Tuesday night in Ottawa, the Atlanta Thrashers netted a pair of power play goals…one by Andrew Ladd, the other by Anthony Stewart. They were the only two scored by Atlanta in the 5-2 loss. This follows Saturday night’s 5-4 shootout loss to the Chicago Blackhawks in which three of the four goals potted by the Thrashers came while on the man advantage.
Overall the Thrashers have the NHL’s fourth-best power play, as they are successful 26.1% of the time they are afforded a man-advantage. In total, Atlanta has notched 18 power play goals on the season. Stewart, Nik Antropov and Dustin Byfuglien have each scored three while Ladd, Toby Enstrom and Rich Peverley each have two.
What’s to account for these fine numbers? Well, as the Ottawa TV announcers were quick to point out during the game, the Thrashers really don’t do anything fancy with the puck when they go a man up. They get it into the zone and then to the net…normally accompanied by three forwards. You know, pretty basic stuff.
Gone, it seems, are the days of the “Kovy strategy”…flipping the puck around the boards looking for an open sniper to one-time it.
All in all, the news here is good. Anytime you can look to the team’s power play unit for much-needed scoring is always a plus.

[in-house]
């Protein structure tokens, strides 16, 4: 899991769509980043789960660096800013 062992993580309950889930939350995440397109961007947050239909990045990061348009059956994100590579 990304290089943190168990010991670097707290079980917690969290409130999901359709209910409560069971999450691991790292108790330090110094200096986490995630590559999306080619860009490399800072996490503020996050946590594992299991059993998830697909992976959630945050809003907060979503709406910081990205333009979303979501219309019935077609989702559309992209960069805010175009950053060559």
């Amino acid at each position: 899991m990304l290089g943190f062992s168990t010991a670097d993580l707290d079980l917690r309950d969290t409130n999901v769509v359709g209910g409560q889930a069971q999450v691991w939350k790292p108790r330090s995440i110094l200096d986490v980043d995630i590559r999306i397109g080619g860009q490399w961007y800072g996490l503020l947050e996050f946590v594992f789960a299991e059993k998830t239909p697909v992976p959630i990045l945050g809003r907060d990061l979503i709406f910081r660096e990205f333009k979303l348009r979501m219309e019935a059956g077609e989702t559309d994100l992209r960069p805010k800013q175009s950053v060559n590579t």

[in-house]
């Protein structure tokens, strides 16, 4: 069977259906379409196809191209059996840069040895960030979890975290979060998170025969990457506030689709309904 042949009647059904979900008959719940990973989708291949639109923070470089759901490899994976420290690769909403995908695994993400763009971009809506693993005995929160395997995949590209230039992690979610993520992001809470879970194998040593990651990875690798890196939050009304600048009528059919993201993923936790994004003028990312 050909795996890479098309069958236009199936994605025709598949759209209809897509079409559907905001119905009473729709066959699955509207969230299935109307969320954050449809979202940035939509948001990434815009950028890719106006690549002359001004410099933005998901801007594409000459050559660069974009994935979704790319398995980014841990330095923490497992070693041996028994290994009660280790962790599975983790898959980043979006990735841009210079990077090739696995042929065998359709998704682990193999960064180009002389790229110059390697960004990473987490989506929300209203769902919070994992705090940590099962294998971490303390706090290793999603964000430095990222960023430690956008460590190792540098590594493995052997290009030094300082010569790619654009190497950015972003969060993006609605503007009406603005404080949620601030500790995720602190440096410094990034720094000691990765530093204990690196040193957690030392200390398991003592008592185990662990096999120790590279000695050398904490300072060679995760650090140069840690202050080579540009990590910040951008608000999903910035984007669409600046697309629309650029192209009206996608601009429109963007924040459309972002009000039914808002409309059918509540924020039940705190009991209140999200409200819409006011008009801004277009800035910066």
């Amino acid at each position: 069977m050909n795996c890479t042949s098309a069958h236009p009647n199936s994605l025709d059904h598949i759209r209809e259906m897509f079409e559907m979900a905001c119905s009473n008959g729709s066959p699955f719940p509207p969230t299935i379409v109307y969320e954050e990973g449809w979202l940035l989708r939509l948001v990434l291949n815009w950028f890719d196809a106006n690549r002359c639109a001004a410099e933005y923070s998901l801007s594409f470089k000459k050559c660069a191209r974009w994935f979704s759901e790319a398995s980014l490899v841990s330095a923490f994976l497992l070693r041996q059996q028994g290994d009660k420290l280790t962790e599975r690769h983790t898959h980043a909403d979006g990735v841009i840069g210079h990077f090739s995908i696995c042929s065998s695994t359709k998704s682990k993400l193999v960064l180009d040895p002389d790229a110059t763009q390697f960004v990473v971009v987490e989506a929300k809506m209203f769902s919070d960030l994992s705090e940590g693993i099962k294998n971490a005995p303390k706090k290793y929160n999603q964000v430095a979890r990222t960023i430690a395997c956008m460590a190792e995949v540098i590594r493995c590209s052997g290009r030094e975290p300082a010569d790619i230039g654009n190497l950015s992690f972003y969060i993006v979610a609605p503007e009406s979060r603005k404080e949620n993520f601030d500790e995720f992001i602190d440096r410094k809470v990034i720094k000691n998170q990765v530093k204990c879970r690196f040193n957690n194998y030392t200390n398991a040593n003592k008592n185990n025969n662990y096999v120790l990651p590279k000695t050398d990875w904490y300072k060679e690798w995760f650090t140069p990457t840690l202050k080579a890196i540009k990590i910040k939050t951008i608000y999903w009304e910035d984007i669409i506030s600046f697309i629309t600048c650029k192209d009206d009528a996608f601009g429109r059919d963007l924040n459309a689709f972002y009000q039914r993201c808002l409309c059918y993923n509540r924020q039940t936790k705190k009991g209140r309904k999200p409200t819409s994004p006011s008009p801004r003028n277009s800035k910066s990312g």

Looking beyond those fine numbers, I find myself concerned with other aspects of their offensive stats…specifically, their troubles putting the biscuit in the basket while at even strength.
Atlanta has 46 goals on the season…a little better than 3 per game after 15 games played. With 18 being scored on the power play, one shorthanded and one credited by way of the “gimmick” point for winning the shootout in Anaheim…that leaves only 26 goals having been scored while playing at even strength. This gives the Thrashers a 5 on 5 goals for/against ratio of only 0.64. Heading into Wednesday’s games, only the Devils and Islanders are lower.
I know, I know…many would say “But, we’re scoring right at three goals a game. Who cares how they are getting scored?”
True enough, but consider this: Over the past three games, only the Alex Burmistrov goal against the Hawks was tallied while the teams were skating 5 on 5. In fact if you go back to Nic Bergfors goal in Florida, which came at the 11:10 mark of the third period, the Thrashers have only that one even-strength goal in the last 193 minutes and 50 seconds worth of play.
This, my friends, is un-good.
My point here being… a team’s power play production has a tendency to ebb and flow over the course of a season. One simply can’t count on having to score 2 or 3 goals each while a man up in order to get by. There are simply going to be times during the normal course of an NHL campaign in which power play goals come more at a premium. Call it the law of averages or whatnot.
Power play goals should “supplement” a team’s offense, in my opinion…not to be the sole supporter of it. And when you can only muster 1.73 even-handed goals per game on the average, you’re setting yourselves up for trouble down the road.
This is especially true when your defense and goaltending give up goals at a clip of 3.60 per game… 2.73 goals a game while skating 5 on 5.